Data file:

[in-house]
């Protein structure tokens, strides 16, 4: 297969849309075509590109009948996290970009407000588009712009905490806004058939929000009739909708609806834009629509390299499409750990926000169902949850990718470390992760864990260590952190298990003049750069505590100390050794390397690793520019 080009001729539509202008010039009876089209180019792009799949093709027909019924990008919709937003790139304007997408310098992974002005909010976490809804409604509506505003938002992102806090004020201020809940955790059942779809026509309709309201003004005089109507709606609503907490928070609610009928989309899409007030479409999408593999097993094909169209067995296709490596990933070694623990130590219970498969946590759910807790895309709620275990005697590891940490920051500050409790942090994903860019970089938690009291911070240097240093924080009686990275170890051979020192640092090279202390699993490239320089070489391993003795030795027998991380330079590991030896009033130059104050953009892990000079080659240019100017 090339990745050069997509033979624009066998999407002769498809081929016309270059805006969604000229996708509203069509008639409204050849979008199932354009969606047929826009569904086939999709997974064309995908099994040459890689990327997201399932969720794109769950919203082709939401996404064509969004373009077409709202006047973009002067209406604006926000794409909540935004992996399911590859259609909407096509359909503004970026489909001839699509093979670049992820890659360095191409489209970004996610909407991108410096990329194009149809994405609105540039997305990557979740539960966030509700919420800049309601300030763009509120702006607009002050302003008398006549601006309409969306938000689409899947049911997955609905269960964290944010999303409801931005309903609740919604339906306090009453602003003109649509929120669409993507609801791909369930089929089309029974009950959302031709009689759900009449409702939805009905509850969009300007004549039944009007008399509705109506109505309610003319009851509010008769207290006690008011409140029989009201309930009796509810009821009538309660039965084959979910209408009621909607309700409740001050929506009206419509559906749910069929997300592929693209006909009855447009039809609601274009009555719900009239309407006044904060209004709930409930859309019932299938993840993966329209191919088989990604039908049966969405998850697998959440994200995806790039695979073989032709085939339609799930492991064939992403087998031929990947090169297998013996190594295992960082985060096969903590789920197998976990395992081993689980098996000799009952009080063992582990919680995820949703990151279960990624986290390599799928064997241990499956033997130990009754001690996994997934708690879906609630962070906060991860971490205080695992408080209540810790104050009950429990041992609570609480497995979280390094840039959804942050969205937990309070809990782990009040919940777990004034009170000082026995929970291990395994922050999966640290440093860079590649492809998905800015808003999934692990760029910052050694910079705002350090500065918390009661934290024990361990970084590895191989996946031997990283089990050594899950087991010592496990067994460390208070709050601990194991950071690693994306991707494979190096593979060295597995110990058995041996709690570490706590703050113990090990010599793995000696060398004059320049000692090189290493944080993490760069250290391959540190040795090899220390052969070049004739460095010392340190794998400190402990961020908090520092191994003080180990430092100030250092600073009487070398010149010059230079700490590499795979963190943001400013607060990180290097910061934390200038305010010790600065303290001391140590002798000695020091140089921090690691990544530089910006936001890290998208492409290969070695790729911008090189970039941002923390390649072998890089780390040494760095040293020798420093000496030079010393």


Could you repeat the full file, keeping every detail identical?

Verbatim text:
[in-house]
């Protein structure tokens, strides 16, 4: 297969849309075509590109009948996290970009407000588009712009905490806004058939929000009739909708609806834009629509390299499409750990926000169902949850990718470390992760864990260590952190298990003049750069505590100390050794390397690793520019 080009001729539509202008010039009876089209180019792009799949093709027909019924990008919709937003790139304007997408310098992974002005909010976490809804409604509506505003938002992102806090004020201020809940955790059942779809026509309709309201003004005089109507709606609503907490928070609610009928989309899409007030479409999408593999097993094909169209067995296709490596990933070694623990130590219970498969946590759910807790895309709620275990005697590891940490920051500050409790942090994903860019970089938690009291911070240097240093924080009686990275170890051979020192640092090279202390699993490239320089070489391993003795030795027998991380330079590991030896009033130059104050953009892990000079080659240019100017 090339990745050069997509033979624009066998999407002769498809081929016309270059805006969604000229996708509203069509008639409204050849979008199932354009969606047929826009569904086939999709997974064309995908099994040459890689990327997201399932969720794109769950919203082709939401996404064509969004373009077409709202006047973009002067209406604006926000794409909540935004992996399911590859259609909407096509359909503004970026489909001839699509093979670049992820890659360095191409489209970004996610909407991108410096990329194009149809994405609105540039997305990557979740539960966030509700919420800049309601300030763009509120702006607009002050302003008398006549601006309409969306938000689409899947049911997955609905269960964290944010999303409801931005309903609740919604339906306090009453602003003109649509929120669409993507609801791909369930089929089309029974009950959302031709009689759900009449409702939805009905509850969009300007004549039944009007008399509705109506109505309610003319009851509010008769207290006690008011409140029989009201309930009796509810009821009538309660039965084959979910209408009621909607309700409740001050929506009206419509559906749910069929997300592929693209006909009855447009039809609601274009009555719900009239309407006044904060209004709930409930859309019932299938993840993966329209191919088989990604039908049966969405998850697998959440994200995806790039695979073989032709085939339609799930492991064939992403087998031929990947090169297998013996190594295992960082985060096969903590789920197998976990395992081993689980098996000799009952009080063992582990919680995820949703990151279960990624986290390599799928064997241990499956033997130990009754001690996994997934708690879906609630962070906060991860971490205080695992408080209540810790104050009950429990041992609570609480497995979280390094840039959804942050969205937990309070809990782990009040919940777990004034009170000082026995929970291990395994922050999966640290440093860079590649492809998905800015808003999934692990760029910052050694910079705002350090500065918390009661934290024990361990970084590895191989996946031997990283089990050594899950087991010592496990067994460390208070709050601990194991950071690693994306991707494979190096593979060295597995110990058995041996709690570490706590703050113990090990010599793995000696060398004059320049000692090189290493944080993490760069250290391959540190040795090899220390052969070049004739460095010392340190794998400190402990961020908090520092191994003080180990430092100030250092600073009487070398010149010059230079700490590499795979963190943001400013607060990180290097910061934390200038305010010790600065303290001391140590002798000695020091140089921090690691990544530089910006936001890290998208492409290969070695790729911008090189970039941002923390390649072998890089780390040494760095040293020798420093000496030079010393």